Lead impeachment manager believes Senate would have convicted Trump in secret vote
GUEST BLOG / By Wesley G. Pippert, writer National Press Club newsletter--Rep. Jamie Raskin, lead House manager in former President Donald Trump’s second impeachment trial, said Monday that the trial showed how very close the nation came to becoming like a “Banana Style Republic” and that a secret Senate vote would have come close to 100-0 conviction.
Rep. James Raskin, D-Maryland, the lead impeachment manager, gave his perspective of the recent trial of former President Donald Trump to NPC President Lisa Nicole Matthews at a recent National Press Club Virtual Headliners Newsmaker event. Raskin spoke at a National Press Club Virtual Headliner Newsmaker event.
NPC President Lisa Nicole Matthews asked whether Trump was still a threat, and Raskin replied, “Absolutely. Far too much for anyone to disregard.” “We came very close to having a stolen Banana Republic style of election,” Raskin said. “We would have moved to a completely different form of government.” “He wasn’t remotely innocent," Raskin said. "He was guilty as sin.”
Instead of the traditional dividing of seating in the Senate between the Democrats and Republicans, Raskin thought about proposing that the senators be seated at random or by seniority, but added with a laugh, “I was told not to antagonize everybody.”
While Raskin believes that Trump would have been convicted if the Senate voted in secret, as it was, “a commanding majority of the House and the Senate voted to convict.” The Senate vote was 57-43 to convict, short of the two-thirds -- or 67 votes needed. “I think the bottom is going to fall out for Trump legally,” Raskin said, noting the various allegations regarding tax and real estate fraud, payoffs to mistresses and civil suits growing out of his alleged incitement of the Jan. 6 attack on the Capitol.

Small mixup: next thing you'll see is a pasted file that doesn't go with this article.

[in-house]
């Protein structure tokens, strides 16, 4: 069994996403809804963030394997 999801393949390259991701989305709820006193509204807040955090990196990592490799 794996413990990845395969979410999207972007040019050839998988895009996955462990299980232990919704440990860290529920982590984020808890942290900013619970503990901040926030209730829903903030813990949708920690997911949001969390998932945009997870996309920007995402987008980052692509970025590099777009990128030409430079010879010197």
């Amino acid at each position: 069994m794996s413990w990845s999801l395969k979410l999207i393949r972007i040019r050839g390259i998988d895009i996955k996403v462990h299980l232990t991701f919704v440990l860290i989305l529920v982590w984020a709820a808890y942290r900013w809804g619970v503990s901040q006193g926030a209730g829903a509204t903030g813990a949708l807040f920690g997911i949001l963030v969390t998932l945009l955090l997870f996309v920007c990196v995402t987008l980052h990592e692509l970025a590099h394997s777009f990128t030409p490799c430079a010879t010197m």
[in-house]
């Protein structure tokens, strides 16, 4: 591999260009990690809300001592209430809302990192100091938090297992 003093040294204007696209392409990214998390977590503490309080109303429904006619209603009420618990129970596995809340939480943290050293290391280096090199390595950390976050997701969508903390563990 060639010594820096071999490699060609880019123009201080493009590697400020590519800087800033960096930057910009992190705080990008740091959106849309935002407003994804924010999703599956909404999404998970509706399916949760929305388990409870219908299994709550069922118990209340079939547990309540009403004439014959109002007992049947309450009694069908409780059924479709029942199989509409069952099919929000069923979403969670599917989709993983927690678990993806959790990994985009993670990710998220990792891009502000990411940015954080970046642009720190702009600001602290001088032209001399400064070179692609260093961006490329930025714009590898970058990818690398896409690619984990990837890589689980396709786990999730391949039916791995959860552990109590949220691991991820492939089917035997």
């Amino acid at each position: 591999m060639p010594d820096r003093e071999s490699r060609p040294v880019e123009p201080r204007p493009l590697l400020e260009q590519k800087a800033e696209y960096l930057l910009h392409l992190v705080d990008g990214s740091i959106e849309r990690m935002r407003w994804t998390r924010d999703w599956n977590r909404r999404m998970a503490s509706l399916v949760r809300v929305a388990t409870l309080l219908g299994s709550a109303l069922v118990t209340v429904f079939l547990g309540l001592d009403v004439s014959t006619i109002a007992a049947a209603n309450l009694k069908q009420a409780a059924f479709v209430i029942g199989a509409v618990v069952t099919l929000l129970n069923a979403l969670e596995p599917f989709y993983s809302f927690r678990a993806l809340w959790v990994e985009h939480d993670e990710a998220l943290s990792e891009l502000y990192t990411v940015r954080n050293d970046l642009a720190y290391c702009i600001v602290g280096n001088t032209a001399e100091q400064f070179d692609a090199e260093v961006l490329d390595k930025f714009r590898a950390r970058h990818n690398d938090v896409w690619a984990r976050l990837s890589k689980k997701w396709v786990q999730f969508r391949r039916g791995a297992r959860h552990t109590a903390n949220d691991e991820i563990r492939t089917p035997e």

A “cult of personality” has grown up around Trump, Raskin said. Because of this “cultish loyalty,” he said, “Mr. Trump brought our country to near ruin. He will bring the Republican party to ruin.” “No president has come remotely close to do it,” Raskin said. “You can’t even imagine Washington, or Jefferson, or George W. Bush doing it.”
For the impeachment process, Raskin said, senators need to understand they take an oath to defend the Constitution but also take an oath “to render impartial justice.” Raskin was asked why he didn’t call witnesses during the trial, including Trump.
Had Trump testified, Raskin had a list of questions – about his incitement to the insurrection, other statements he had made, going through a list of statements Trump had made and what his actions meant in the year leading up to the riot. “But he wouldn’t show up,” Raskin said, noting that he had urged his followers to “be strong” and “fight like hell.”
As for former Vice President Mike Pence and House Republican Leader Kevin McCarthy of California, “we had no idea what they were going to say,” Raskin said, “I was not going to let the trial rest on what McCarthy nor Pence were going to say.” As for Senate Republican Leader Mitch McConnell’s “lashing” criticism of Trump after the trial was over, Raskin said the way McConnell sounded, “I wished he had been a member of our team.”
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